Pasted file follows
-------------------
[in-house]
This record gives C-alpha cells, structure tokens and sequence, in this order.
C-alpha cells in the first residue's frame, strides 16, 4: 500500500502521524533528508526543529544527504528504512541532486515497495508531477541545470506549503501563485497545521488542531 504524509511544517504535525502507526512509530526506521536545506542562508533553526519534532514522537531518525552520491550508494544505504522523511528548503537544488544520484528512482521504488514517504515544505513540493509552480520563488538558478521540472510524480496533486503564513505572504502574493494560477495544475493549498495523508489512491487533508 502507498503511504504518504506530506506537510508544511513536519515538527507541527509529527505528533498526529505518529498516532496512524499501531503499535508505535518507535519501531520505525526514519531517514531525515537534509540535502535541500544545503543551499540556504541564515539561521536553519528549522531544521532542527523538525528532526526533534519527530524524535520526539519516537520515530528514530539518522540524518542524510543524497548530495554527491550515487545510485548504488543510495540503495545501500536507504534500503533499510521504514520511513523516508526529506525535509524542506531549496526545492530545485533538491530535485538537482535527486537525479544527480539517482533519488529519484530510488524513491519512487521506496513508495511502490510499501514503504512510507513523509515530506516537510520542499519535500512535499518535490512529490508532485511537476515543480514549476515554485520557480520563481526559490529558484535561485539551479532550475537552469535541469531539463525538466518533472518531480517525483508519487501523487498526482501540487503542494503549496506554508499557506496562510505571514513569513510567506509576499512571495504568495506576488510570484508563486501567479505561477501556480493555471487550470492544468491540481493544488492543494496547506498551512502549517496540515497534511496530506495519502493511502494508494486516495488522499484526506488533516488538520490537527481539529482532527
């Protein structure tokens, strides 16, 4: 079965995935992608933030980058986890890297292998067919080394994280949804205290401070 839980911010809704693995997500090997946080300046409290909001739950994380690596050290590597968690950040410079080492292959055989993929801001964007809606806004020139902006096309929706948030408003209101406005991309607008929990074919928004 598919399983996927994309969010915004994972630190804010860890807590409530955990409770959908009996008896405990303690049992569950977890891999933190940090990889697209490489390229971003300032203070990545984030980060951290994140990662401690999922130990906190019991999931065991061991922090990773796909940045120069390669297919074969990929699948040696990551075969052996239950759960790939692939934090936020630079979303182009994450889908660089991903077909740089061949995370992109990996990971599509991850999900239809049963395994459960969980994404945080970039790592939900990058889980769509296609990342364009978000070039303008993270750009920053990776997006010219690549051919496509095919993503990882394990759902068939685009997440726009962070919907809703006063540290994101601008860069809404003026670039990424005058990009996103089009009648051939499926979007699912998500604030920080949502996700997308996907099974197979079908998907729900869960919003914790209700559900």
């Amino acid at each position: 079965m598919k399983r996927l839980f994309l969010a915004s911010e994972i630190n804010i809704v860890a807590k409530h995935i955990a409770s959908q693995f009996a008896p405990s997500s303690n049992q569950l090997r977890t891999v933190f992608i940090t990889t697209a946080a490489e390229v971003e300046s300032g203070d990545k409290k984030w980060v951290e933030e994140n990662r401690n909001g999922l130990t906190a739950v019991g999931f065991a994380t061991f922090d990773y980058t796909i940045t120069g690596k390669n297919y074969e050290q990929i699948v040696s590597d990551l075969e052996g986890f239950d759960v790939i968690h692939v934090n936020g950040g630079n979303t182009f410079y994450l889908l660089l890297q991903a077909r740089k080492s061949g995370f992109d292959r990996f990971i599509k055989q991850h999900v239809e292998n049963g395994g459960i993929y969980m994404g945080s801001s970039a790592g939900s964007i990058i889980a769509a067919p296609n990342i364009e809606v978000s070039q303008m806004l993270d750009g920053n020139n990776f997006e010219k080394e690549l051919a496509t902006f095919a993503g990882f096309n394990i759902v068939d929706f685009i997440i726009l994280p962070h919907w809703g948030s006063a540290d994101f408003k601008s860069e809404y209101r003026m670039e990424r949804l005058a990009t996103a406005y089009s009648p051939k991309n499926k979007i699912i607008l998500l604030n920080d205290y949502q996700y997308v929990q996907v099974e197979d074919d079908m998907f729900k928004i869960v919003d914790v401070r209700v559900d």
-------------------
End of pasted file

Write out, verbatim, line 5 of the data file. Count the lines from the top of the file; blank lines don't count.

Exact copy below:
């Amino acid at each position: 079965m598919k399983r996927l839980f994309l969010a915004s911010e994972i630190n804010i809704v860890a807590k409530h995935i955990a409770s959908q693995f009996a008896p405990s997500s303690n049992q569950l090997r977890t891999v933190f992608i940090t990889t697209a946080a490489e390229v971003e300046s300032g203070d990545k409290k984030w980060v951290e933030e994140n990662r401690n909001g999922l130990t906190a739950v019991g999931f065991a994380t061991f922090d990773y980058t796909i940045t120069g690596k390669n297919y074969e050290q990929i699948v040696s590597d990551l075969e052996g986890f239950d759960v790939i968690h692939v934090n936020g950040g630079n979303t182009f410079y994450l889908l660089l890297q991903a077909r740089k080492s061949g995370f992109d292959r990996f990971i599509k055989q991850h999900v239809e292998n049963g395994g459960i993929y969980m994404g945080s801001s970039a790592g939900s964007i990058i889980a769509a067919p296609n990342i364009e809606v978000s070039q303008m806004l993270d750009g920053n020139n990776f997006e010219k080394e690549l051919a496509t902006f095919a993503g990882f096309n394990i759902v068939d929706f685009i997440i726009l994280p962070h919907w809703g948030s006063a540290d994101f408003k601008s860069e809404y209101r003026m670039e990424r949804l005058a990009t996103a406005y089009s009648p051939k991309n499926k979007i699912i607008l998500l604030n920080d205290y949502q996700y997308v929990q996907v099974e197979d074919d079908m998907f729900k928004i869960v919003d914790v401070r209700v559900d």